Dulwich Hamlet chairman accuses some National League clubs of looking to “subvert” voting over finishing the campaign

BY RICHARD CAWLEY

Dulwich Hamlet chairman Ben Clasper has accused some clubs of “subverting” the vote over whether the National League season should be completed.

The Champion Hill outfit issued a statement a week ago saying they would not fulfil their fixtures until the 128-year-old club’s future was not at risk.

Teams in the three divisions are risking expulsion or a points deduction if they do not play despite the fact that no grants are in place for the second half of the campaign to cover the lack of income from playing in empty stadiums.

The National League South campaign resumed at the weekend but Dulwich have not played since the end of 2020.

Clasper said: “The National League are still offering no solution to the problem. That’s why clubs are saying they are unable to play games and that they are forcing us into debt.

“Clubs are being evaluated by Sport England but it is still thought the likelihood is loans. The overwhelming majority of clubs will reject loans – that’s not the magic wand the league thinks it is.

“The vote about whether the season should continue has to remain open for 28 days and the clubs who want to continue are withholding votes – effectively forcing the league to play another three or four weeks. That is appalling behaviour.

“One club in the National League North wrote to the clubs in all three divisions last night and said ‘your actions are causing misery and distress for employees – just vote’.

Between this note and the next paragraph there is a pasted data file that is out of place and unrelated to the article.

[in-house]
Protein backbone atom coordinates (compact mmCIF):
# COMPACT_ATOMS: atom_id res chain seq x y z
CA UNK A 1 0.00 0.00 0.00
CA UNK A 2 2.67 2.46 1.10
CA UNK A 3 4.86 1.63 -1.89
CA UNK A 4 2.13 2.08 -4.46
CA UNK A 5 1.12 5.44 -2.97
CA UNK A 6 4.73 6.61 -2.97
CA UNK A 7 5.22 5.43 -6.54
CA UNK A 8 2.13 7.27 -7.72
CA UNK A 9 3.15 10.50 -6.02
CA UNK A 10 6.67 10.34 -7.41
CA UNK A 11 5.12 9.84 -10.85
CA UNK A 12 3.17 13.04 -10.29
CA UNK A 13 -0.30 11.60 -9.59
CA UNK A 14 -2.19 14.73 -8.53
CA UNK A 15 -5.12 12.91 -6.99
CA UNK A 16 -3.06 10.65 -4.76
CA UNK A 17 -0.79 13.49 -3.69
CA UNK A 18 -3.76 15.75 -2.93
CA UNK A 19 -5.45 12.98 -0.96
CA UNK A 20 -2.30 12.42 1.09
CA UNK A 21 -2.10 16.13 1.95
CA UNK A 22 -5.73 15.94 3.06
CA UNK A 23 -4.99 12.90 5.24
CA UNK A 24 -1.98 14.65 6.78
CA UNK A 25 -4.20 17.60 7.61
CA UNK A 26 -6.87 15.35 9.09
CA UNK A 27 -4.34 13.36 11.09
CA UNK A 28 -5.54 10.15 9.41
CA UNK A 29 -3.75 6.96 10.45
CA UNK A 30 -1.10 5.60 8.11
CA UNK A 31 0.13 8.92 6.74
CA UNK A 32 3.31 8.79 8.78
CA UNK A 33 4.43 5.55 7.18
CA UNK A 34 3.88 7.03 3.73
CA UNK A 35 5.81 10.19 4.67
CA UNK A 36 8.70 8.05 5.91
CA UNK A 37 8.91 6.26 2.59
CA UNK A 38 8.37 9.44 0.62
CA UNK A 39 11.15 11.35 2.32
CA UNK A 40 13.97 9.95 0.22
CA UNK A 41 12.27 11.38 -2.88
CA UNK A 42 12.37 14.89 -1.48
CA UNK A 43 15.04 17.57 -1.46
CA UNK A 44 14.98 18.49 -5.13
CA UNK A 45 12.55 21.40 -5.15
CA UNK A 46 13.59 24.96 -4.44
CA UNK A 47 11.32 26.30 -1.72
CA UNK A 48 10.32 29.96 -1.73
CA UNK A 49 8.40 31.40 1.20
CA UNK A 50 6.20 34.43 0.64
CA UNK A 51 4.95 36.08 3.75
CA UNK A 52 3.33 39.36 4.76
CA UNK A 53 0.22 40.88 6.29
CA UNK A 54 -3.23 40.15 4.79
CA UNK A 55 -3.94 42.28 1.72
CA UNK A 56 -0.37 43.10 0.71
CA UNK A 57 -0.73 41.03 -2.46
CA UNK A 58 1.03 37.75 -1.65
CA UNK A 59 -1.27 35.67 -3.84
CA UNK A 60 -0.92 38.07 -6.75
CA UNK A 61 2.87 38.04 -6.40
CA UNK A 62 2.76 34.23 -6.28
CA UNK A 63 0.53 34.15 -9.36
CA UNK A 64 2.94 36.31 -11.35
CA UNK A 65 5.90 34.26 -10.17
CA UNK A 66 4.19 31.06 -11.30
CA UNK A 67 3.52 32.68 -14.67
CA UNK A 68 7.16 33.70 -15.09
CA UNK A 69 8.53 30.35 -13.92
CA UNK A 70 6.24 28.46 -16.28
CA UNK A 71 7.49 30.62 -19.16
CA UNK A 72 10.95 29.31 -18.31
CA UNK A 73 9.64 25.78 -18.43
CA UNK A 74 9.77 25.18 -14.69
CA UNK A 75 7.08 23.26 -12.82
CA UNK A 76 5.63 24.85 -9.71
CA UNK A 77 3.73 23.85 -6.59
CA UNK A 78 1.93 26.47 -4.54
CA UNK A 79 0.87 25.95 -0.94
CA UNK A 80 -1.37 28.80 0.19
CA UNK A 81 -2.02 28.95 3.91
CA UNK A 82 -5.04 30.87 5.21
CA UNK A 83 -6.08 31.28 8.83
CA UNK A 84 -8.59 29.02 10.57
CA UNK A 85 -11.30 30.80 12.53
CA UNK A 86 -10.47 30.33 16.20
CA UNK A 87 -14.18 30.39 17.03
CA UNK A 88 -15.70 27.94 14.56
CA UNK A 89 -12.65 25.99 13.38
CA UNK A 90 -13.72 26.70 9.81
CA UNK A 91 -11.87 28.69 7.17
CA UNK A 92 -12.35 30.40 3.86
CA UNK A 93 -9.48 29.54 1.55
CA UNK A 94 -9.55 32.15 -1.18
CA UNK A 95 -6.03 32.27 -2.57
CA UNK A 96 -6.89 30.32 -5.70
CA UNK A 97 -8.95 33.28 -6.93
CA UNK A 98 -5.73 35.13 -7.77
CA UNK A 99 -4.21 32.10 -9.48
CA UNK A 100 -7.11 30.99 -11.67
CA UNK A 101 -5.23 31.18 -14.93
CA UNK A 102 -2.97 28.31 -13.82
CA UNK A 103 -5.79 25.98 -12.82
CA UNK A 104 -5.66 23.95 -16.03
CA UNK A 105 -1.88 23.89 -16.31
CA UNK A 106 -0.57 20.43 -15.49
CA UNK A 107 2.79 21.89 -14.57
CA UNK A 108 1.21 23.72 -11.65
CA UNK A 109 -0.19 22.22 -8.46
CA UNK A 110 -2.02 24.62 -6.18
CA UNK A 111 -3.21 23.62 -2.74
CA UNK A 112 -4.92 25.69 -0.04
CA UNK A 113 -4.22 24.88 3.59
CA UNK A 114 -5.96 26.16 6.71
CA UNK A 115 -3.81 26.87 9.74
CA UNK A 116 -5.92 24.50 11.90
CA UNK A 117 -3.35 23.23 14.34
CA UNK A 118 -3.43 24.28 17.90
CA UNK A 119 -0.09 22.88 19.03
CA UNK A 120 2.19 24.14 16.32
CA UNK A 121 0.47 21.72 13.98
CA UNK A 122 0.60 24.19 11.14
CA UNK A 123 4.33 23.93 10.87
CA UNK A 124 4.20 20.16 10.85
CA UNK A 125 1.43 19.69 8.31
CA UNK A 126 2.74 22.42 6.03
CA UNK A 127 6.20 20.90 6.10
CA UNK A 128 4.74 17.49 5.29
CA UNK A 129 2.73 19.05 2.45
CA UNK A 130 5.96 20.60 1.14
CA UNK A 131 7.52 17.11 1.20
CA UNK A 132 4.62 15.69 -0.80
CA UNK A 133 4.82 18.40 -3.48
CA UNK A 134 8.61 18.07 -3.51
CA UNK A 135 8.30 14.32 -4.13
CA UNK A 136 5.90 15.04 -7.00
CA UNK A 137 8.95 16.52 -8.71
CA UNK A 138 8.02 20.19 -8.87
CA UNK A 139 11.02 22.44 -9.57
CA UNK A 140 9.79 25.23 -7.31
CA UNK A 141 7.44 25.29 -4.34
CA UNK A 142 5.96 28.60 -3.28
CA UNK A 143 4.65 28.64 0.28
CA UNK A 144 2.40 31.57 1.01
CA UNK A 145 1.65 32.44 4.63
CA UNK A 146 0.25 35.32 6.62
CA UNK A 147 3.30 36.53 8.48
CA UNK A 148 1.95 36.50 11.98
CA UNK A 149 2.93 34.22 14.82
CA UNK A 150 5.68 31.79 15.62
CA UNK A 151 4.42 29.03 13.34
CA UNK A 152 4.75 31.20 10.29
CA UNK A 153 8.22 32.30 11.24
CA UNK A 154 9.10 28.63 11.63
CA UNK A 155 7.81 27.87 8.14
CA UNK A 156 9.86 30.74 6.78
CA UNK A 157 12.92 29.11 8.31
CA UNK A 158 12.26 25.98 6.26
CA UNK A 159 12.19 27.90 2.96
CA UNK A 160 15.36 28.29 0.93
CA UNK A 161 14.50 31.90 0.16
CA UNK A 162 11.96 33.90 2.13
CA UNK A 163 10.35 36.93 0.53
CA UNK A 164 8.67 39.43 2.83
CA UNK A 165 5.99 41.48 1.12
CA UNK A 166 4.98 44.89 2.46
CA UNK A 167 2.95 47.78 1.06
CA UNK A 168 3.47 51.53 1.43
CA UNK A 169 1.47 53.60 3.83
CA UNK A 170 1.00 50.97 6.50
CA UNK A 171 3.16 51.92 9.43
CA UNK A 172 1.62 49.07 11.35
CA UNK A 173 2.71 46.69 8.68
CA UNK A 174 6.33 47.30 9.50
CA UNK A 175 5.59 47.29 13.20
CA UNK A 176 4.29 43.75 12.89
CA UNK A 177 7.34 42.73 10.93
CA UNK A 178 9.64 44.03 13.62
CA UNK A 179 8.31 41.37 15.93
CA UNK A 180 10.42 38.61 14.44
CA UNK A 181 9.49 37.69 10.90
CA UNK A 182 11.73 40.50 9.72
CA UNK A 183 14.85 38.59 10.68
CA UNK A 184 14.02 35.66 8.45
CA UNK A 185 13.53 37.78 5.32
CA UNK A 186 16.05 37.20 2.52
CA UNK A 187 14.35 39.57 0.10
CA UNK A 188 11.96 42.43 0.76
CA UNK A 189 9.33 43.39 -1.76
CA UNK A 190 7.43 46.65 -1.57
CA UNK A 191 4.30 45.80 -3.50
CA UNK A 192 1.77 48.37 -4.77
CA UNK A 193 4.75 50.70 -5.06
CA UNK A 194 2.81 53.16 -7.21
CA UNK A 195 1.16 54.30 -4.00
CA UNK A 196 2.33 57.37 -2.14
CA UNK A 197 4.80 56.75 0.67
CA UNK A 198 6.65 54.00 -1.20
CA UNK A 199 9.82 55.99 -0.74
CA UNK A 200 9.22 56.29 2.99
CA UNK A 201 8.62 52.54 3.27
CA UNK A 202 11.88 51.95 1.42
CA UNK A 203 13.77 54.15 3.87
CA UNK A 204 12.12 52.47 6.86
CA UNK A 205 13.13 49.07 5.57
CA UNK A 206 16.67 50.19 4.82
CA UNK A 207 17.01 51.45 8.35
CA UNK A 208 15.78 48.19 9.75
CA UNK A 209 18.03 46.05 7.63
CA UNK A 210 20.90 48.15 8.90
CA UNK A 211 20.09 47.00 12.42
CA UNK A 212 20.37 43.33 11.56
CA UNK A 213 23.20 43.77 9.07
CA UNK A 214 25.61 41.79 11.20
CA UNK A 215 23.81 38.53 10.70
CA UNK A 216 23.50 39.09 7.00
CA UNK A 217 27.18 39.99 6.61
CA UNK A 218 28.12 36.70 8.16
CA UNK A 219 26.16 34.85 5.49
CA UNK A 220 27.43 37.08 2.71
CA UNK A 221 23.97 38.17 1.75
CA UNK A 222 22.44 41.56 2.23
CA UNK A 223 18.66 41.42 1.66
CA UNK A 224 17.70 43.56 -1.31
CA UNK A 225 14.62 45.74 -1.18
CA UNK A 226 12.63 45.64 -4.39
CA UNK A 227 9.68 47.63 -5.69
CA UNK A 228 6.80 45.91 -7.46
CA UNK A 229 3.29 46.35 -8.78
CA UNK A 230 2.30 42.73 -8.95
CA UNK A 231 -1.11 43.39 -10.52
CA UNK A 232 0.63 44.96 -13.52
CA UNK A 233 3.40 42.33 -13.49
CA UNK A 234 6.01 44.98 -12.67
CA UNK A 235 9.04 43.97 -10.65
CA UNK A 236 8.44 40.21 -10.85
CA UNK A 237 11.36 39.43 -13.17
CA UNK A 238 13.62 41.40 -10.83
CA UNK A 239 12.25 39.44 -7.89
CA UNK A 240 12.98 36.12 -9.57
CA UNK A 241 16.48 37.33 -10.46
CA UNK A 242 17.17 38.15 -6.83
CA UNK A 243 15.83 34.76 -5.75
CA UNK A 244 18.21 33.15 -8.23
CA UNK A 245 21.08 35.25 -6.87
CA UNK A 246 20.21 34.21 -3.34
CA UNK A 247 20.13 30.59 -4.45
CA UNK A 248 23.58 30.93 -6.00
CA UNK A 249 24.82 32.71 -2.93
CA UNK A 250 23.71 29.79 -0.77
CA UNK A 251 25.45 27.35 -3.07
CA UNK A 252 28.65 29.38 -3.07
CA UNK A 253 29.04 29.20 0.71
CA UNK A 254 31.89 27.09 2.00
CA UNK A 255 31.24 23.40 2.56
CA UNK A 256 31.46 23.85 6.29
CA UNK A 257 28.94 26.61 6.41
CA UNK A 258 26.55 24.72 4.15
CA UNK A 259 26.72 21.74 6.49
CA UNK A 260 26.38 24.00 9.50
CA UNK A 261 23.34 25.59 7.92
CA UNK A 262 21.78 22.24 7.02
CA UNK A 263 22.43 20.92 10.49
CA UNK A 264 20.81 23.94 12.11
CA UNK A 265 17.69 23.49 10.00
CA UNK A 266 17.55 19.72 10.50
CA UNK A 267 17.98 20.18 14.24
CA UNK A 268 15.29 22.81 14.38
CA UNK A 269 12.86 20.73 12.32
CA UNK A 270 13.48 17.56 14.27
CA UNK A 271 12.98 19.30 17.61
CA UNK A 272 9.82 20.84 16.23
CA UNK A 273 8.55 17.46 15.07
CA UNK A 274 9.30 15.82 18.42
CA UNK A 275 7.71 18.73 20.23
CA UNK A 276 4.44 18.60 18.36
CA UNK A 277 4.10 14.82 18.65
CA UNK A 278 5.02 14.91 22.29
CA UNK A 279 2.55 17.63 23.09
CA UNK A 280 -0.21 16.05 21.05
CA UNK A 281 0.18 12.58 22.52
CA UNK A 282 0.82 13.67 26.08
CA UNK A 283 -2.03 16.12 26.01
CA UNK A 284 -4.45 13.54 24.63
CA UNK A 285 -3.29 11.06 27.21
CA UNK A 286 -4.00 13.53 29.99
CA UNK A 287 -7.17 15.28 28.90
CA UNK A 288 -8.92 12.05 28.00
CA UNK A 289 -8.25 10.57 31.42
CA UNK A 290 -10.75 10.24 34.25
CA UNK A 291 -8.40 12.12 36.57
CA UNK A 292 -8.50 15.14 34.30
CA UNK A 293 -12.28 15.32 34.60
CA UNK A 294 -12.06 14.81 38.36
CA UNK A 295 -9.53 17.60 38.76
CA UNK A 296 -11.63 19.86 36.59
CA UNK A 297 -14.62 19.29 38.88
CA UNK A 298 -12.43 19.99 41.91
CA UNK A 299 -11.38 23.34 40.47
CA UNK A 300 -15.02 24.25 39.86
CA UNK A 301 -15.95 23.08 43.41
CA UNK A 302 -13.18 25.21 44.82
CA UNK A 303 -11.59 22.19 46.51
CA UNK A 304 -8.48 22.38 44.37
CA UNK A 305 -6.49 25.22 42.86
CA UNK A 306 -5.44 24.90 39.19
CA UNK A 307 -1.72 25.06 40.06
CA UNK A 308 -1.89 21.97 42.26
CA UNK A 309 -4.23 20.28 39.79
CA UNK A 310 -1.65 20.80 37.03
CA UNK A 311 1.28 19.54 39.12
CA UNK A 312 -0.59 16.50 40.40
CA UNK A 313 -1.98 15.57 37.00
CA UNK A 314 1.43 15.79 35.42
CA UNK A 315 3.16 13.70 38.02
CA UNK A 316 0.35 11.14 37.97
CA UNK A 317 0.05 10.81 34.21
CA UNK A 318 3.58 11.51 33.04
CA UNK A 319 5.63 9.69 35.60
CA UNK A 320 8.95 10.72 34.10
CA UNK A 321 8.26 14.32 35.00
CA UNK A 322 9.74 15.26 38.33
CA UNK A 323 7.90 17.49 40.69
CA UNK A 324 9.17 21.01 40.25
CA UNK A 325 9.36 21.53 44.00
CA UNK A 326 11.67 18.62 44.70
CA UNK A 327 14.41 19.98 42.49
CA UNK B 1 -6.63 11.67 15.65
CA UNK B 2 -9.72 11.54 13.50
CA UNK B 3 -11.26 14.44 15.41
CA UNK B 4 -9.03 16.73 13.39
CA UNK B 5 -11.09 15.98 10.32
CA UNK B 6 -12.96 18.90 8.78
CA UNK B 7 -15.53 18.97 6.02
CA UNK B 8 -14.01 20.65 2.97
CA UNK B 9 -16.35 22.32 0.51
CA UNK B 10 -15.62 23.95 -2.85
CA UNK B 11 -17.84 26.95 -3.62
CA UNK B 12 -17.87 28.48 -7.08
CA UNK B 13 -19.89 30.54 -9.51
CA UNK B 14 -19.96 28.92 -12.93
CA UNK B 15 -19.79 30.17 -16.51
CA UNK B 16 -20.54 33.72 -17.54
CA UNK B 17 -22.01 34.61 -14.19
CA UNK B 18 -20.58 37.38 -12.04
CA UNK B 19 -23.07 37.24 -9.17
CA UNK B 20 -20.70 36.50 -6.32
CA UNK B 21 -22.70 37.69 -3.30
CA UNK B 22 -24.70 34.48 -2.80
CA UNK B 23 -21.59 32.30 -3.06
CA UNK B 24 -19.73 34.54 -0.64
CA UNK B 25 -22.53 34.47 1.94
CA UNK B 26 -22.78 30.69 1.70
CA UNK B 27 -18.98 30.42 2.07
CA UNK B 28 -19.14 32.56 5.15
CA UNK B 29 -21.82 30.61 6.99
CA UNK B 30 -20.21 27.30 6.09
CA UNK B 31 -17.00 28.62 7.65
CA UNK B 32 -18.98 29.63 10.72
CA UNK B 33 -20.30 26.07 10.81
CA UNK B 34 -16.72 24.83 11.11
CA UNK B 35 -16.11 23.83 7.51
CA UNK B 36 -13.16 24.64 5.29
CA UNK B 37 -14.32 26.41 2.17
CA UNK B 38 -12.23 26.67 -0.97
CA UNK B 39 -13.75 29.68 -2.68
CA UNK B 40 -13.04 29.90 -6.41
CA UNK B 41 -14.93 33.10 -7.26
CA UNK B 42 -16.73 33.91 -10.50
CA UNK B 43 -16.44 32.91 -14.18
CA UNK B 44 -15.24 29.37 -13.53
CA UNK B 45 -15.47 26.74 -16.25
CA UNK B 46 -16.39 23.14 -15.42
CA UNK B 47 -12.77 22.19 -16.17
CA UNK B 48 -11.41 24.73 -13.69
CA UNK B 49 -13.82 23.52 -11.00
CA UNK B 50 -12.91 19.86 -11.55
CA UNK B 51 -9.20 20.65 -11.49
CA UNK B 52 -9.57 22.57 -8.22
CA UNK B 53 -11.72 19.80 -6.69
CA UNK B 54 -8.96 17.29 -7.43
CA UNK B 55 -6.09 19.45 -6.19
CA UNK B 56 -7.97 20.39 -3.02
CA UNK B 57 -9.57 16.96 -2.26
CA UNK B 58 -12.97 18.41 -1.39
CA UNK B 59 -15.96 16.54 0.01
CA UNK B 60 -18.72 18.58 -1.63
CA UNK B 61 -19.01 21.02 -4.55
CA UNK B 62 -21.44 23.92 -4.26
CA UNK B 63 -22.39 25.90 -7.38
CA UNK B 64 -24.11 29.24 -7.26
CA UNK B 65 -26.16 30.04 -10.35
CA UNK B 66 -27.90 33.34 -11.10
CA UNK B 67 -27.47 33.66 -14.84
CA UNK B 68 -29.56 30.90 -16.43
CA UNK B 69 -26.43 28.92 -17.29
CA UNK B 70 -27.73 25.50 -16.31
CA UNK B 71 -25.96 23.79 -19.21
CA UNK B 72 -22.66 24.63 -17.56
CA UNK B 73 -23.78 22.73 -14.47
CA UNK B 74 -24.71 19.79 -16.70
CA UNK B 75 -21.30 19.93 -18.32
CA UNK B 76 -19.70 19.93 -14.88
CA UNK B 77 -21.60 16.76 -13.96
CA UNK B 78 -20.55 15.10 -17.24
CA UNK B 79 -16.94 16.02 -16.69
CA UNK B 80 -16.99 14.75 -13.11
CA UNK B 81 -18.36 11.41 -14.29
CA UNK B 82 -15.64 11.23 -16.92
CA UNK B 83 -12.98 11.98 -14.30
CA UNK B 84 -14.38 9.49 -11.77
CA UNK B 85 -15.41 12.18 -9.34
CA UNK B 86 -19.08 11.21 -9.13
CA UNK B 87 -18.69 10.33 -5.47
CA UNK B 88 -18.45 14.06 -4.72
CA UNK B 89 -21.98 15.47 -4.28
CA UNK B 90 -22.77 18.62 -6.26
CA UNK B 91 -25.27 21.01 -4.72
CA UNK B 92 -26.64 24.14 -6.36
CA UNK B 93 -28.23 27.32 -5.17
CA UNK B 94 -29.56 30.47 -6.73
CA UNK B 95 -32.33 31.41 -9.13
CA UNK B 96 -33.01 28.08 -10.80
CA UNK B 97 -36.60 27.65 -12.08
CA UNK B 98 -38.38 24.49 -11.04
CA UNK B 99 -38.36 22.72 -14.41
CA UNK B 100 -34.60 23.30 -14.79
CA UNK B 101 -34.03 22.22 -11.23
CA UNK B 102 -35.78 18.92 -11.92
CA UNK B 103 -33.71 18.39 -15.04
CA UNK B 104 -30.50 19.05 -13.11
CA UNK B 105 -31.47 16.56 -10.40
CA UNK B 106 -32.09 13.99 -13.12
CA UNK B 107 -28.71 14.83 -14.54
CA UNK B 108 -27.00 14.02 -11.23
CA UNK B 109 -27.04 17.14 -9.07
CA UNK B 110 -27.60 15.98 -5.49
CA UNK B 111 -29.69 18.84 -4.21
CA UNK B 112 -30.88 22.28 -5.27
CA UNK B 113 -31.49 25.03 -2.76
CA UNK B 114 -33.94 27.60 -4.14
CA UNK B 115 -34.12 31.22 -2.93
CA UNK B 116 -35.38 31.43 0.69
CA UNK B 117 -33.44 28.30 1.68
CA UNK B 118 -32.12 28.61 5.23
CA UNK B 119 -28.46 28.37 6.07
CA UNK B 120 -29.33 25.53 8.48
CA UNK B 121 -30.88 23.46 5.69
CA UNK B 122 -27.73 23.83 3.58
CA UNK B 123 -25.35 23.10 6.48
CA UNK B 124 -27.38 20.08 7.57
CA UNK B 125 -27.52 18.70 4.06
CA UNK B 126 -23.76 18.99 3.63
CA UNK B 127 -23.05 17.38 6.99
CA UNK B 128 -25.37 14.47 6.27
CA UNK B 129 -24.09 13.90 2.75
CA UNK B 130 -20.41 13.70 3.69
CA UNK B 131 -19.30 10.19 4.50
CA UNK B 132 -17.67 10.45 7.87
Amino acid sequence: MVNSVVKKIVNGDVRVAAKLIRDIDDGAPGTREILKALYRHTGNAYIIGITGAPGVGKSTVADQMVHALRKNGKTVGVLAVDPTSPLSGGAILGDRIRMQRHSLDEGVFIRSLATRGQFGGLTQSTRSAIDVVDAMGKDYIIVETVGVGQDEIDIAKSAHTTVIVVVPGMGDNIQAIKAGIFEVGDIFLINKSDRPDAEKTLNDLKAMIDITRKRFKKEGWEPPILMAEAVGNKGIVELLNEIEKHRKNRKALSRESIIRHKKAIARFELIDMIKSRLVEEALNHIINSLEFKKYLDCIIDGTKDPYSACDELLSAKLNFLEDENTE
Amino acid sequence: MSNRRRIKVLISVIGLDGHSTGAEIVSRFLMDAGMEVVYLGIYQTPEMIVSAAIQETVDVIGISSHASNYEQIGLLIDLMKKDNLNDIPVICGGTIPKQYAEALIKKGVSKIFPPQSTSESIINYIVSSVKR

“The league’s next problem is that there is an attempt by clubs who want to continue to renege on their vote by voting away the rights of the South and North leagues to vote, knowing that the top division is likely to want to continue. They know that would mean that everyone has to do what the top division does.

“To disenfranchise clubs…I’ve got no words for that.

“The poor league has said ‘here is how we are going to resolve it’ and they have put in place a process that can be subverted. That is what is happening.

“Our local rivals Tonbridge put out a statement that was similar to ours – they played at the weekend. But they played out of fear of reprisals from the league. They followed that up by saying on Wednesday they will be insolvent by the end of the month.

“The action, or inaction, of the league is putting long-standing community clubs out of existence.

“We want to be playing football – we’re not refusing – but we’re in the situation of a lot of clubs at the moment in that we’re unable to play without putting the existence of the club at risk.

“We have surveyed 500 of our fans and they don’t want us to do that. We also had a club meeting with our volunteers and board and they were unanimous as well. We are following the will of the Dulwich community on this one.”

The National League declined to comment when approached by the South London Press this week.


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